"Here comes the annual festival of Ceres:
my girl lies alone in an empty bed.
Golden Ceres, fine hair wreathed with ears of wheat,
why must your rituals spoil our pleasure?
All peoples, wherever, speak of your bounty, Goddess,
no other begrudges good to humanity less.
Before you, the bearded farmers parched no corn,
the word threshing-floor was unknown on the Earth,
but oak-trees, the first oracles, carried acorns:
these and tender herbs in the grass were our food.
Ceres first taught the seeds to swell in the fields,
and first with sickles cut the ripened sheaves:
first bowed the necks of oxen under the yoke,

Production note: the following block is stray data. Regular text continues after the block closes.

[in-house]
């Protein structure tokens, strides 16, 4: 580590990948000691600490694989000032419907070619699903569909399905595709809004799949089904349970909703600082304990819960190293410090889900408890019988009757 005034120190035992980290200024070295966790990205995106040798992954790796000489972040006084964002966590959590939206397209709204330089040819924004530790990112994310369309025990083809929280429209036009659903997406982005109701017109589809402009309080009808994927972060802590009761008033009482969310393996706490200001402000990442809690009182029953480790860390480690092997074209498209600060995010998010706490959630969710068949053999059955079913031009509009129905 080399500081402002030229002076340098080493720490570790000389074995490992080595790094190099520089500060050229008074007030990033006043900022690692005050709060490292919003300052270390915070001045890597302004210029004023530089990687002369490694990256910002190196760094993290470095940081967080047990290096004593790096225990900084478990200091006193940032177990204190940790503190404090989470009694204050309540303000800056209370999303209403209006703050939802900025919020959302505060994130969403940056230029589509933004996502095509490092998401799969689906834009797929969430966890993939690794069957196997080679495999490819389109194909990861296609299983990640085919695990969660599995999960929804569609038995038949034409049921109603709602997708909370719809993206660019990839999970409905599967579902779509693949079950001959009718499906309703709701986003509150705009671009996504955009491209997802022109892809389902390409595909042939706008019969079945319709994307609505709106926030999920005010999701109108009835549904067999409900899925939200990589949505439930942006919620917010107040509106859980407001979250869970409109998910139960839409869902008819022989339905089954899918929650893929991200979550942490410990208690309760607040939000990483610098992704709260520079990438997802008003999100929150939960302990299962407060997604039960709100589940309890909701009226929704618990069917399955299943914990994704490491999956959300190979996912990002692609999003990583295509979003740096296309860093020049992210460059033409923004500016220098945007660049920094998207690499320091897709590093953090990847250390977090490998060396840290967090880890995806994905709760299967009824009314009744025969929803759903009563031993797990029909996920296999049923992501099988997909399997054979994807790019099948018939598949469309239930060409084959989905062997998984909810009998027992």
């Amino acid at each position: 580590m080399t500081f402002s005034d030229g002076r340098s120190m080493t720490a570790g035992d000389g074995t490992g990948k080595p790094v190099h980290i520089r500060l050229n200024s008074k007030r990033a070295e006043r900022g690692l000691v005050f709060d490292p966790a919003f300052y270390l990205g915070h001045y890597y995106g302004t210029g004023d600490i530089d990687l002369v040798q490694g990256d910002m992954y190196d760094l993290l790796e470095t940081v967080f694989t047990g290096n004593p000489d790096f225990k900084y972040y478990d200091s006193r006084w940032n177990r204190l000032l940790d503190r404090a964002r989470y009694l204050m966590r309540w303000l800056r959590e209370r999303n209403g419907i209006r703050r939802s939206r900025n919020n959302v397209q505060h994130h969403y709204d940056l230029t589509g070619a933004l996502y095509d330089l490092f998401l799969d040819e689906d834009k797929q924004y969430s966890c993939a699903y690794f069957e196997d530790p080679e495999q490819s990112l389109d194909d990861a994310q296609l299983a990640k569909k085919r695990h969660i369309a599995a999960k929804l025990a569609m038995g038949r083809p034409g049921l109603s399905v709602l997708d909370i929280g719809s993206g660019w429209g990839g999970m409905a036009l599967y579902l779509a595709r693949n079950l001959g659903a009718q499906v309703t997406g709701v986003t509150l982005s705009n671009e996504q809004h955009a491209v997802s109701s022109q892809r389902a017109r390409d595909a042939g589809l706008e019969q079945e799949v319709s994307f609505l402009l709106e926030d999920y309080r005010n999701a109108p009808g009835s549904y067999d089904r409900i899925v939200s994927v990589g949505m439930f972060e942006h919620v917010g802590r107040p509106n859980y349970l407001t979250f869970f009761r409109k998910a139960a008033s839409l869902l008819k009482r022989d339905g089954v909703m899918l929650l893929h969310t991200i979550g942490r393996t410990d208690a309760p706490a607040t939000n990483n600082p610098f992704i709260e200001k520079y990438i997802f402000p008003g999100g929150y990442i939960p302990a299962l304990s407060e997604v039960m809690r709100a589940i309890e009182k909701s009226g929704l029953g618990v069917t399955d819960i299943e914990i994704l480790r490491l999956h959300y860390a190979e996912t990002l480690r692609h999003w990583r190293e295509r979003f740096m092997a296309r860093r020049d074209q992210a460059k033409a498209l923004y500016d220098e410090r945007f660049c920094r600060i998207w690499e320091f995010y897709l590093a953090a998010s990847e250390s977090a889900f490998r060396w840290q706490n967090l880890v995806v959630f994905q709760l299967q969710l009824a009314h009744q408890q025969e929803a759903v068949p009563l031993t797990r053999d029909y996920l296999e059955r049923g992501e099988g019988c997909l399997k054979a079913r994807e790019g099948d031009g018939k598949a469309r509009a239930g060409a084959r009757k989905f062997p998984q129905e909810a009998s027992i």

and scarred the ancient earth with curved blade."

Pliny the Elder (23 - 79 AD), a Roman writer and naturalist, in his Natural History gives detailed description of various known types of oaks and their acorns and explains which of them can be used as food. One of the oak types he lists is called Æsculus which means edible. He also says:

"It is a well-known fact that acorns at this very day constitute the wealth of many nations, and that, too, even amid these times of peace. Sometimes, also, when there is a scarcity of corn they are dried and ground, the meal being employed for making a kind of bread. Even to this very day, in the provinces of Spain, we find the acorn introduced at table in the second course: it is thought to be sweeter when roasted in the ashes. By the law of the Twelve Tables, there is a provision made that it shall be lawful for a man to gather his acorns when they have fallen upon the land of another.